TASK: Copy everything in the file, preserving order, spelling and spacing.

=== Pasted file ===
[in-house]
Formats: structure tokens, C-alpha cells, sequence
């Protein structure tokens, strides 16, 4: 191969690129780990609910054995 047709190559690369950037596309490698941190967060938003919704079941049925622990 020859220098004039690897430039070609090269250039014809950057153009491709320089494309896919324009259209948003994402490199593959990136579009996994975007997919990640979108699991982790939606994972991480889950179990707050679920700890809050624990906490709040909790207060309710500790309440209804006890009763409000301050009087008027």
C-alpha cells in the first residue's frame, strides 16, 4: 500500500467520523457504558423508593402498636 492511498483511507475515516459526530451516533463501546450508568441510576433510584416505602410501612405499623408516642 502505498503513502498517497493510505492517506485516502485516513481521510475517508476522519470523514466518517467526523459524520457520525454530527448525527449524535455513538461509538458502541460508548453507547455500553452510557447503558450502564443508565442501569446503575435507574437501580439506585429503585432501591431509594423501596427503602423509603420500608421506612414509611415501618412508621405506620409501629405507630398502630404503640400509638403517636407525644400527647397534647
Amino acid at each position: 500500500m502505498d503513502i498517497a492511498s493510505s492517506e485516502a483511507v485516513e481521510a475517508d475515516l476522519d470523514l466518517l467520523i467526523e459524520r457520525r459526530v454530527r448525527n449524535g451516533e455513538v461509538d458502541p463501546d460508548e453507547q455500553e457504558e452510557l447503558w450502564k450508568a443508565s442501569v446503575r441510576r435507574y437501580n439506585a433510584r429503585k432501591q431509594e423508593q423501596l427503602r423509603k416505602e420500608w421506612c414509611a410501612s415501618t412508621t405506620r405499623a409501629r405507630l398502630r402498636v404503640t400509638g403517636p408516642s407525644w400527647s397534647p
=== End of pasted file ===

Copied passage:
[in-house]
Formats: structure tokens, C-alpha cells, sequence
């Protein structure tokens, strides 16, 4: 191969690129780990609910054995 047709190559690369950037596309490698941190967060938003919704079941049925622990 020859220098004039690897430039070609090269250039014809950057153009491709320089494309896919324009259209948003994402490199593959990136579009996994975007997919990640979108699991982790939606994972991480889950179990707050679920700890809050624990906490709040909790207060309710500790309440209804006890009763409000301050009087008027």
C-alpha cells in the first residue's frame, strides 16, 4: 500500500467520523457504558423508593402498636 492511498483511507475515516459526530451516533463501546450508568441510576433510584416505602410501612405499623408516642 502505498503513502498517497493510505492517506485516502485516513481521510475517508476522519470523514466518517467526523459524520457520525454530527448525527449524535455513538461509538458502541460508548453507547455500553452510557447503558450502564443508565442501569446503575435507574437501580439506585429503585432501591431509594423501596427503602423509603420500608421506612414509611415501618412508621405506620409501629405507630398502630404503640400509638403517636407525644400527647397534647
Amino acid at each position: 500500500m502505498d503513502i498517497a492511498s493510505s492517506e485516502a483511507v485516513e481521510a475517508d475515516l476522519d470523514l466518517l467520523i467526523e459524520r457520525r459526530v454530527r448525527n449524535g451516533e455513538v461509538d458502541p463501546d460508548e453507547q455500553e457504558e452510557l447503558w450502564k450508568a443508565s442501569v446503575r441510576r435507574y437501580n439506585a433510584r429503585k432501591q431509594e423508593q423501596l427503602r423509603k416505602e420500608w421506612c414509611a410501612s415501618t412508621t405506620r405499623a409501629r405507630l398502630r402498636v404503640t400509638g403517636p408516642s407525644w400527647s397534647p